First, by "western science methods" we mean methods used by western science to develop and test technologies, methods, or practices. For example, soil sample tests, measurement. of animal feed intake, or blood tests to monitor the effects of certain drugs.

But IK can be different IK is holistic. it can be difficult to differentiate into many subject matters, each treated separately by western science. And, to attempt to describe all western science methods which could be used to assess IK would be impractical. Instead, we will highlight some principles and give a few examples

Principles for assessing IK with western science methods

- As with all research, the selection of western science methods for assessment of IK should be based on objectives defined before the assessment (see Recording IK in communities).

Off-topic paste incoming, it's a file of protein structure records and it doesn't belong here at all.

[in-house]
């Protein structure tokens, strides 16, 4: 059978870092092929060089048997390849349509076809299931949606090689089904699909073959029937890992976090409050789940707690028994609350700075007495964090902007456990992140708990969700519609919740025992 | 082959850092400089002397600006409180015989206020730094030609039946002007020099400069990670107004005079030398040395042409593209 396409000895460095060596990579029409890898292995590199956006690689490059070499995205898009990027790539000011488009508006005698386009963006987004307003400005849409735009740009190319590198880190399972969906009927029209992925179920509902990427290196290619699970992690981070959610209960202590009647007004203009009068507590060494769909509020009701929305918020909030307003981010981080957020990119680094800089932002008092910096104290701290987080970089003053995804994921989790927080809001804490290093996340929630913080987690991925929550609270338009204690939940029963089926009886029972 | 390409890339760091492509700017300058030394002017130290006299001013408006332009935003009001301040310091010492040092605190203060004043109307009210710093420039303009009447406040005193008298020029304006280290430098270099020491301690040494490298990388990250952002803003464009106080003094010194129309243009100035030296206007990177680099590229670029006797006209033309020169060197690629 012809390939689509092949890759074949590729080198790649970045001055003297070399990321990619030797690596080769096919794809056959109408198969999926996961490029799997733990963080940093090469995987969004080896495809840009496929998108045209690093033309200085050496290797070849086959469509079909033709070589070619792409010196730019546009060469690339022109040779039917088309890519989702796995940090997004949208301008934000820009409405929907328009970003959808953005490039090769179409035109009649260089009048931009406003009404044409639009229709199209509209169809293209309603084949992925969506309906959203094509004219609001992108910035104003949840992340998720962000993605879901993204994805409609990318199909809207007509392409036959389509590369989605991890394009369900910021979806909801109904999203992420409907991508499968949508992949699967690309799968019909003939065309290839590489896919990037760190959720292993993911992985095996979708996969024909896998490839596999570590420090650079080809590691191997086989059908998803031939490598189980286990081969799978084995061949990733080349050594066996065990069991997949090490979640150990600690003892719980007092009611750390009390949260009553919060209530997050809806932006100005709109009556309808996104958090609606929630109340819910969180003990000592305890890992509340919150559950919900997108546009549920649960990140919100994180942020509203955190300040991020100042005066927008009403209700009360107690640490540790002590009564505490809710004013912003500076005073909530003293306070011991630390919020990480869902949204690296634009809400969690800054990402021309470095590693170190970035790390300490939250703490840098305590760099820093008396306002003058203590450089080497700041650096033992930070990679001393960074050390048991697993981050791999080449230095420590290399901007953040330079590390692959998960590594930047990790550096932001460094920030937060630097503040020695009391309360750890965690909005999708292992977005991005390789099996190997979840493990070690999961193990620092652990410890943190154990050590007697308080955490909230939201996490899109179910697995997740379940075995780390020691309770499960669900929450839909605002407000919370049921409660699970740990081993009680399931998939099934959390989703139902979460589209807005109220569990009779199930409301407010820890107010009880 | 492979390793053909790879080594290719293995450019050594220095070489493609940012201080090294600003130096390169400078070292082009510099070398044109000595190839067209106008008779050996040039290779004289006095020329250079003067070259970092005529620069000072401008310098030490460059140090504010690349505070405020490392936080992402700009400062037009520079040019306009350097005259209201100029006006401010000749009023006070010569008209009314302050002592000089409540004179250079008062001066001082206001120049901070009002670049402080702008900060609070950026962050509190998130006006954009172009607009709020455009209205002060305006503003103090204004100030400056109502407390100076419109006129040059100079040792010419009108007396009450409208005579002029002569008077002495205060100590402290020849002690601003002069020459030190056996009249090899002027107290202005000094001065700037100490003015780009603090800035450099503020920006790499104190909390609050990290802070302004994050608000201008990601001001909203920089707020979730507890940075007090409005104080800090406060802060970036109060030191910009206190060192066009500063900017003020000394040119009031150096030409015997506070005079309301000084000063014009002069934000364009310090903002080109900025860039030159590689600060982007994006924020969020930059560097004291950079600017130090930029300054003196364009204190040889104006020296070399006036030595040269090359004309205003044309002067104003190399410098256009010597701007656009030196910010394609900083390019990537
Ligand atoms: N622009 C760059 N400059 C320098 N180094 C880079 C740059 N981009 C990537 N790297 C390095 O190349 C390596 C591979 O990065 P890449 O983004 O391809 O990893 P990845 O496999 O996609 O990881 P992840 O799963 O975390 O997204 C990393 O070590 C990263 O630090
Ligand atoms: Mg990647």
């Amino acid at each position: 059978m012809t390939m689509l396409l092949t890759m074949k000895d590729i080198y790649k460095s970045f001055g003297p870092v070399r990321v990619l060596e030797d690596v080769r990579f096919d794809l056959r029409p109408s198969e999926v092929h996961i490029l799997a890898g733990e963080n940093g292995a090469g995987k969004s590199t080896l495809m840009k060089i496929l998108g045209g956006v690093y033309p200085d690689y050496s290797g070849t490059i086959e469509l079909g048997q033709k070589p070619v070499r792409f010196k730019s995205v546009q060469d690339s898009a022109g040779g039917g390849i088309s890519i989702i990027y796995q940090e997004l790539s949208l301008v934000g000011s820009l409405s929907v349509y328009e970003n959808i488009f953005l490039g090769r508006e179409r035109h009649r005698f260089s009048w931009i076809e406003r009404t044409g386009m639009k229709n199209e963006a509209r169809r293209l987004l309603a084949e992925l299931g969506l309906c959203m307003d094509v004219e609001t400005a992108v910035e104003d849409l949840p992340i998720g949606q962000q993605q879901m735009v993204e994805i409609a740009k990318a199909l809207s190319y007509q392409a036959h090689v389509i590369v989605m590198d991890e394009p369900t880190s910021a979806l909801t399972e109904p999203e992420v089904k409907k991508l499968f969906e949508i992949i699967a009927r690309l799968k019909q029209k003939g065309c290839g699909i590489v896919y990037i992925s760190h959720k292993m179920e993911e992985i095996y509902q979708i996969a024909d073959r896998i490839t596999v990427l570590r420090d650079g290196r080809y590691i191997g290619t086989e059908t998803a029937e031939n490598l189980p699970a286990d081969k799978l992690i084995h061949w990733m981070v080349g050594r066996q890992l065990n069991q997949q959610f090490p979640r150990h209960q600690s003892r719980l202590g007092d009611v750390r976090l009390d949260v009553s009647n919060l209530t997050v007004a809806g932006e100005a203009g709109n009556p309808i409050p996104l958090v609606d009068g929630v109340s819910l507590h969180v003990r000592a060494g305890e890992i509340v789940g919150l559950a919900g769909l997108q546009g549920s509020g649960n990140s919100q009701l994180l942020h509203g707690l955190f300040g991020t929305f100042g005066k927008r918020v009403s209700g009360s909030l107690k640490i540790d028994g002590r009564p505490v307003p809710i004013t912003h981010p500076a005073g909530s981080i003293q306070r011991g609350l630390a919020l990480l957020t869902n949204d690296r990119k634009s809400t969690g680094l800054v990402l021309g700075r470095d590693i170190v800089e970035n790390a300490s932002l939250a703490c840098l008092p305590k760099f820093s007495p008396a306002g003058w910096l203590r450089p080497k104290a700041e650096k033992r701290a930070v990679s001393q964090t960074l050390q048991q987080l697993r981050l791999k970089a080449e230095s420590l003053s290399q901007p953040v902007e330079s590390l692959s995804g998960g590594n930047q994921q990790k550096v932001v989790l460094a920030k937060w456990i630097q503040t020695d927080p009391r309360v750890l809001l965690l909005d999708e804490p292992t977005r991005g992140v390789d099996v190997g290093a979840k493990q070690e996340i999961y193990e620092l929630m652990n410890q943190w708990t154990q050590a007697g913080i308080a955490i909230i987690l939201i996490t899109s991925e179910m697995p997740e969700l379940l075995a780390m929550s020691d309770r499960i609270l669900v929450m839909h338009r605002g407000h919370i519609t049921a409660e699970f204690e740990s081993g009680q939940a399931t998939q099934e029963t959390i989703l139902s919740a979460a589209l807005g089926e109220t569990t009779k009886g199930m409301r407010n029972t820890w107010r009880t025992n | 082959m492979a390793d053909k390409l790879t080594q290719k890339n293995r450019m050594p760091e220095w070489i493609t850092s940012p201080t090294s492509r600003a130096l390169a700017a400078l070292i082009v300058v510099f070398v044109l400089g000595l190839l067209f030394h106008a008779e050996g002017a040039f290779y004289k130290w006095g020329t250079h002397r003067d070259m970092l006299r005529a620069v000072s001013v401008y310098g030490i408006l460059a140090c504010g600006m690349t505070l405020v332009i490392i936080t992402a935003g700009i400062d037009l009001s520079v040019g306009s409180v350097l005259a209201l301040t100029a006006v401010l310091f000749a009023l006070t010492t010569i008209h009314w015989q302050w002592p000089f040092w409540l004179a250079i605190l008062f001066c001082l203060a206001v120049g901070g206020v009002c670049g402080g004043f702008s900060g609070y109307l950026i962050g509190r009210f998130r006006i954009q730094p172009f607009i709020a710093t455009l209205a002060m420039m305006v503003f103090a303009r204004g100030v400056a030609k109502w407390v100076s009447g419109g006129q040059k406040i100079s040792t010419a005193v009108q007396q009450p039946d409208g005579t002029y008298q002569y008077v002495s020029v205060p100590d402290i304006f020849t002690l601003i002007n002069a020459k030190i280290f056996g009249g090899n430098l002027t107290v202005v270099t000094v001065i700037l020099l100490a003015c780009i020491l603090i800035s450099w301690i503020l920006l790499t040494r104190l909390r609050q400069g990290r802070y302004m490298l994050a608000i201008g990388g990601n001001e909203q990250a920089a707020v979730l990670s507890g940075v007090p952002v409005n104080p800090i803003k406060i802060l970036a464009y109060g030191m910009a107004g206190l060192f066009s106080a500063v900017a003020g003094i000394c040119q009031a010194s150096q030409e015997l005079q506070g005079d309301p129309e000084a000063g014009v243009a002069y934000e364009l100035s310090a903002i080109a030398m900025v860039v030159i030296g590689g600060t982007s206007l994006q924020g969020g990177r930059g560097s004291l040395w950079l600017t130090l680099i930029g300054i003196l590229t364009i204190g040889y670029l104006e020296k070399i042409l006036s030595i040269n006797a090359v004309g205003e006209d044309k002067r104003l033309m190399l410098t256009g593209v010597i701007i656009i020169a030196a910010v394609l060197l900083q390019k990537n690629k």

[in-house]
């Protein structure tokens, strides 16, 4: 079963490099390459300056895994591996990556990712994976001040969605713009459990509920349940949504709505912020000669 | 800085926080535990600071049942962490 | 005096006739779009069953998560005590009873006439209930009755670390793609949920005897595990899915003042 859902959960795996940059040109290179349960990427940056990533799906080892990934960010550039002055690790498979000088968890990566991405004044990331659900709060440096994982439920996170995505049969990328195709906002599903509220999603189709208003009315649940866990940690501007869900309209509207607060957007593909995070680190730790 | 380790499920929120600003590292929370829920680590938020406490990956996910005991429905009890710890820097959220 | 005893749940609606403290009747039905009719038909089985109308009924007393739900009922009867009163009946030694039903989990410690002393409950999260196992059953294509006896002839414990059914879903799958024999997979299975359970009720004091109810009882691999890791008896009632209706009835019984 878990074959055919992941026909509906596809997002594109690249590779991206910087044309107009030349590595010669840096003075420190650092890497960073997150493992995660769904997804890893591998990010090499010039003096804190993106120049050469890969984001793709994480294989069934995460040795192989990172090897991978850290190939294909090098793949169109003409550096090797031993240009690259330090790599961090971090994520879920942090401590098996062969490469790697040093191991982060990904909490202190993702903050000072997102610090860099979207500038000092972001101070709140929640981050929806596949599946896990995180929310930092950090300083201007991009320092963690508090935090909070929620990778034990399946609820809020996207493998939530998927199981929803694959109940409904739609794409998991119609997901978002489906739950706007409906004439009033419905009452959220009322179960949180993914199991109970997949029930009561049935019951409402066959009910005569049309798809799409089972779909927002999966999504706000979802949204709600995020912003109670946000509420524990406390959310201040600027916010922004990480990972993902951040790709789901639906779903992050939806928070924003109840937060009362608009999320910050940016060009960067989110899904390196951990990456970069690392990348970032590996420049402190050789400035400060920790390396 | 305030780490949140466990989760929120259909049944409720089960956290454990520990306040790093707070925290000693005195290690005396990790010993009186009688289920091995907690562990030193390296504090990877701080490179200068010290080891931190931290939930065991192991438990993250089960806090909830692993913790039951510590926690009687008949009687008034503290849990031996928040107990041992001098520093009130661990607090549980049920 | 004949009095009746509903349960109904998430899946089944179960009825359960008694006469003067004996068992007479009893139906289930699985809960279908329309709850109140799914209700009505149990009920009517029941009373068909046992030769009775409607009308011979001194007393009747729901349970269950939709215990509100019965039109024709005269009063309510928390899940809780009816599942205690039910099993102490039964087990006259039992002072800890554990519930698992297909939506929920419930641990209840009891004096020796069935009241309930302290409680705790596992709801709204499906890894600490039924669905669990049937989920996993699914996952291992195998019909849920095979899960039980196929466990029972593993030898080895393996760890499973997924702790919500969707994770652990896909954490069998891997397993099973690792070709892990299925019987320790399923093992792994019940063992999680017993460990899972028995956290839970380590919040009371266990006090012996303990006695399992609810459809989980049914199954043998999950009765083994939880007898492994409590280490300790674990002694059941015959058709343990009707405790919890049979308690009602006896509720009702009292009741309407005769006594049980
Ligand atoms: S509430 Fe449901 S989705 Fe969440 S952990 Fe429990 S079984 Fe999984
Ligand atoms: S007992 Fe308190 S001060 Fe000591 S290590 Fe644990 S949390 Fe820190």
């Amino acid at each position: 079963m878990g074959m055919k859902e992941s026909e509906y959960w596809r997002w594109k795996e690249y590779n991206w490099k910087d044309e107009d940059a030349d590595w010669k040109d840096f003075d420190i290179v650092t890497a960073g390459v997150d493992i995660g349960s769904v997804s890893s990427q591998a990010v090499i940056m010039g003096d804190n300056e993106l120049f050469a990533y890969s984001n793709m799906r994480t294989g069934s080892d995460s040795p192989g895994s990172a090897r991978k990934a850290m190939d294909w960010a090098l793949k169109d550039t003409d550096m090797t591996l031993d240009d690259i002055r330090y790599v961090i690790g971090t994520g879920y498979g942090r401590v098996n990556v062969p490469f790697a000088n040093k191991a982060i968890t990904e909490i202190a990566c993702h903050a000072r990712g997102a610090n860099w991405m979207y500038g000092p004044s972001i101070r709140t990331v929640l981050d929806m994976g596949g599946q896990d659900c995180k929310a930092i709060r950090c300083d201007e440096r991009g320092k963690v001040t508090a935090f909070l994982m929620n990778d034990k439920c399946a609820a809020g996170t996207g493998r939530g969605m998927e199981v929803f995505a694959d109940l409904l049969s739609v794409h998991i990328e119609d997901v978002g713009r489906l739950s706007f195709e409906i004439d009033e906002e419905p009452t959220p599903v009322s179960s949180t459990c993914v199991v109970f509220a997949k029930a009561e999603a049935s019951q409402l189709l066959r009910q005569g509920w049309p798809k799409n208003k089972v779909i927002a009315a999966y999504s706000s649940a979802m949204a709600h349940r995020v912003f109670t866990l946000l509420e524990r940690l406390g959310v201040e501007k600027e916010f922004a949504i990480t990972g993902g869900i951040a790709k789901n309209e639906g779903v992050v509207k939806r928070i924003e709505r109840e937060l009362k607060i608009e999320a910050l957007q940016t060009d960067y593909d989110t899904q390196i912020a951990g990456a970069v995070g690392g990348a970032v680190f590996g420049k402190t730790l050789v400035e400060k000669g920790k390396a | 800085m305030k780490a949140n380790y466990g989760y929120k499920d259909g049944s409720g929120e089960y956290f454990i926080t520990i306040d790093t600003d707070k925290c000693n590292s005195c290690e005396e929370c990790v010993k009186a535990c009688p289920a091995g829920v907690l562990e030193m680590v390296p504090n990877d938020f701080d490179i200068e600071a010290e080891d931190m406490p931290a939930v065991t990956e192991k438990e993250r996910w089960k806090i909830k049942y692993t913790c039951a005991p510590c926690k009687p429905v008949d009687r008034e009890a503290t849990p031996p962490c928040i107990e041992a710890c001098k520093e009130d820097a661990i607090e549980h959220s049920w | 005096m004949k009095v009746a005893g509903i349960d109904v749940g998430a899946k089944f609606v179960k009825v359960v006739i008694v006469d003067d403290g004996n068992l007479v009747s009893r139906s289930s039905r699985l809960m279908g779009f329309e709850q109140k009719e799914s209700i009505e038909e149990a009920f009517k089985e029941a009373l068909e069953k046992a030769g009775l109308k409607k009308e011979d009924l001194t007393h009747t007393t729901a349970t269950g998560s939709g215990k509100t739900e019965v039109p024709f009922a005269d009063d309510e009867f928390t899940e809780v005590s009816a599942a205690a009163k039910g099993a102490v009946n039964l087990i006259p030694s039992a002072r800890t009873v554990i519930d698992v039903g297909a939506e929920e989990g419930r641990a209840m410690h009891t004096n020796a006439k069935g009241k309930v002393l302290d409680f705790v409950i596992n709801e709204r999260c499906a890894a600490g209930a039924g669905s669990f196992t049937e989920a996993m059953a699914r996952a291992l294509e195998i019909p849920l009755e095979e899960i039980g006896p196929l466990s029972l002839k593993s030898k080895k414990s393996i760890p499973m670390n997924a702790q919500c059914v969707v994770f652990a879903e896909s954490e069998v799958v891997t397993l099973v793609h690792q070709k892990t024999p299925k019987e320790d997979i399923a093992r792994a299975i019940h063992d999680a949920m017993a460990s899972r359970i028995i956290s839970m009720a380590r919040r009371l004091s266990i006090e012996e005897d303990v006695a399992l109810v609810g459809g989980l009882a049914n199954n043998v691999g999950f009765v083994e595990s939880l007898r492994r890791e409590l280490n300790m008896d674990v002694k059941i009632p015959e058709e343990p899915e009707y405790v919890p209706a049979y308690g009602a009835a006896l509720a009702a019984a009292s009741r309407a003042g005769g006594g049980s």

- The assessment needs to be based on a throough understanding of the IK to be assessed.

- The experimental design should do justice to the special nature of IK (e.g.,, recognizing its holistic nature, not purely economic benefits, etc.).

- Insiders' assessment should complement western science methods.

- IK should be viewed in the broad context of culture, society, and history.

- We must recognize the limitations of western science for the assessment of IK in order to interpret our study results correctly.

1 Western science methods can lead to false conclusions when used to assess IK (see Criteria for assessing IK).

2 Western science, lacking the means to understand an indigenous practice or technology, might belittle it. A classic example is acupuncture. For a long time western science had no explanation for acupuncture and therefore disregarded it. This is changing and acupuncture is being integrated into western medicine's curricula.